In 2019, Swiss-based mining corporation Glencore acquired PolyMet, whose corporate headquarters are in Canada. PolyMet is trying to build Minnesota’s first copper-nickel mine. Glencore purchased 72% of PolyMet’s shares, rescuing the company from millions of dollars of debt and helping the copper-nickel mine to come to fruition

Glencore has a sordid history of human-rights concerns, as listed by the United Nations Human Rights Council, which have occurred globally in Canada, Australia, Peru, the Philippines, and elsewhere. In 2007, Glencore was accused of releasing mining pollutants from a Bolivian mine into the Antequera River, posing a threat to human health and agricultural production. Before closing a copper mine in the Democratic Republic of Congo, Glencore was accused of profiting off child labor.

Glencore’s human-rights concerns are not limited to the global south and have occured in the U.S. as well. Glencore has been accused of mistreating and attempting to bust unions by threatening unemployment for union workers, reducing pay by “one-third (that) of permanent employees,” and “(granting) preferential treatment to representatives of non-unionized workers,” as a 2018 United Nations General Assembly report states.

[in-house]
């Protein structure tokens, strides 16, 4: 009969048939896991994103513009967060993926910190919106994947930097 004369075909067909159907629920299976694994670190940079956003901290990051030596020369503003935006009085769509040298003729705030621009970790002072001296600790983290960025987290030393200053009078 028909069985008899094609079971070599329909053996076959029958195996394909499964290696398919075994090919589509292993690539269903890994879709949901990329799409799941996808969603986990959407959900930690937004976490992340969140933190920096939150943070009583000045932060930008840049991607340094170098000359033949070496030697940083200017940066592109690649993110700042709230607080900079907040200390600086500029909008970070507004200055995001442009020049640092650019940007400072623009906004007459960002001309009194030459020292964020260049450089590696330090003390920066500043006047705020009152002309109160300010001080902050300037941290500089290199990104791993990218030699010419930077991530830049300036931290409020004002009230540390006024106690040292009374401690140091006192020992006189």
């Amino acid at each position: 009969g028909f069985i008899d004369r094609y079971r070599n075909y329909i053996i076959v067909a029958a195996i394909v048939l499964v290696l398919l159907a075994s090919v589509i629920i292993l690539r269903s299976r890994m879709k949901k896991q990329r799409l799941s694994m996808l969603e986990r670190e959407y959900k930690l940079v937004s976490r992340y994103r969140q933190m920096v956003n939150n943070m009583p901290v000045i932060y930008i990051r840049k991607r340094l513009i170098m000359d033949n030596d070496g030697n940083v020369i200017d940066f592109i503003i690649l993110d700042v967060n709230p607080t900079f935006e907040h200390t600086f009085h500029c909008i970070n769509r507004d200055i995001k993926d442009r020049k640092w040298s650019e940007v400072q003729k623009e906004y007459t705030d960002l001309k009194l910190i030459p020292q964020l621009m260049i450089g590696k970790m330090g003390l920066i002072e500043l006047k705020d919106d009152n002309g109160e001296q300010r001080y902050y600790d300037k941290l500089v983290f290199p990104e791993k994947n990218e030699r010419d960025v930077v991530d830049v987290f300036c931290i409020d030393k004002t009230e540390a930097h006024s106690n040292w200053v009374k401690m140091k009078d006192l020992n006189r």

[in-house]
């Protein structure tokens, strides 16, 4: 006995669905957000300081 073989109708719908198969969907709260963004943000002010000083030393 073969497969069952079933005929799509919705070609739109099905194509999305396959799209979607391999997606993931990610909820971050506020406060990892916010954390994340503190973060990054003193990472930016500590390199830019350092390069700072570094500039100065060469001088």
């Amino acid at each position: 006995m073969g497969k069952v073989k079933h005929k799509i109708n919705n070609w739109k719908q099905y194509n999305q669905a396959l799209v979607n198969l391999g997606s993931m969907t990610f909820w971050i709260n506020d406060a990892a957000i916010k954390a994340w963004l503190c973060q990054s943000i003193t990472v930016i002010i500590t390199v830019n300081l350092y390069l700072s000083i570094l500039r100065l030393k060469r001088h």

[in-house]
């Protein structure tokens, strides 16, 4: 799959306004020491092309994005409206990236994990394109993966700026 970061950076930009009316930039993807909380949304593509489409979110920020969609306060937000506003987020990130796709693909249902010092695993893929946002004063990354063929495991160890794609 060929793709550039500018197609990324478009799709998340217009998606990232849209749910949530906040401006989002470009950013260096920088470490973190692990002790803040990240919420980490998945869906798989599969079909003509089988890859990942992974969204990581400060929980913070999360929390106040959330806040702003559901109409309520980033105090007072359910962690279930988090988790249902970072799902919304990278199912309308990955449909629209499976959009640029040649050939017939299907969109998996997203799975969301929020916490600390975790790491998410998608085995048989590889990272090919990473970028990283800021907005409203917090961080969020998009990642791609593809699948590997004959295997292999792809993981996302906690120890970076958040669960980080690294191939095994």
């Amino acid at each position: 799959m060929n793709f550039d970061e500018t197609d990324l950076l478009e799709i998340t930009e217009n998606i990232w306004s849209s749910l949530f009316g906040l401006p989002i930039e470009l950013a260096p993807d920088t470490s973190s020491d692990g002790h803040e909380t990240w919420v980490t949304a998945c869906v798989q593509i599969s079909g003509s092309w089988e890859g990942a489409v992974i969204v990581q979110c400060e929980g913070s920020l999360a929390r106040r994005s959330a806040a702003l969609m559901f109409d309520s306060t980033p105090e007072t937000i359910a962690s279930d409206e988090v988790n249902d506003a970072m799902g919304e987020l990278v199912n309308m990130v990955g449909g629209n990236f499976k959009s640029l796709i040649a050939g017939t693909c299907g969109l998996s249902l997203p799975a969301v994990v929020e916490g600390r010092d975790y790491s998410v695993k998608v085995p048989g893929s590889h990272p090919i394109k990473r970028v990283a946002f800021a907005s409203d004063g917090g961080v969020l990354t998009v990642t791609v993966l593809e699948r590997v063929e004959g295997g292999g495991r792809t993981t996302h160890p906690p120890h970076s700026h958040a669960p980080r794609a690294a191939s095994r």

In 2016, Sherman Alumina, a Glencore-owned company, shut down its plant in Gregory, Texas, killing 300 jobs. This followed a two-year lockout of striking workers. In 2015, United Steel Workers awarded Glencore a second-place award for corporate irresponsibility. USW District 13 Director Ruben Garza said, “Glencore is truly deserving of this recognition as one of the most irresponsible companies on the planet.”

Much of PolyMet’s appeal comes from its promise to provide good-paying union jobs to workers on the Iron Range. However, considering the track record of PolyMet’s parent company Glencore, it seems likely the copper-nickel mine will extract Minnesota’s wealth and resources, enrich Glencore’s owners in Switzerland, and leave Minnesotans to pick up the pieces.

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Tony Maras


The writer wrote this on behalf of the Minnesota Public Interest Research Group, or MPIRG, at the University of Minnesota Duluth.

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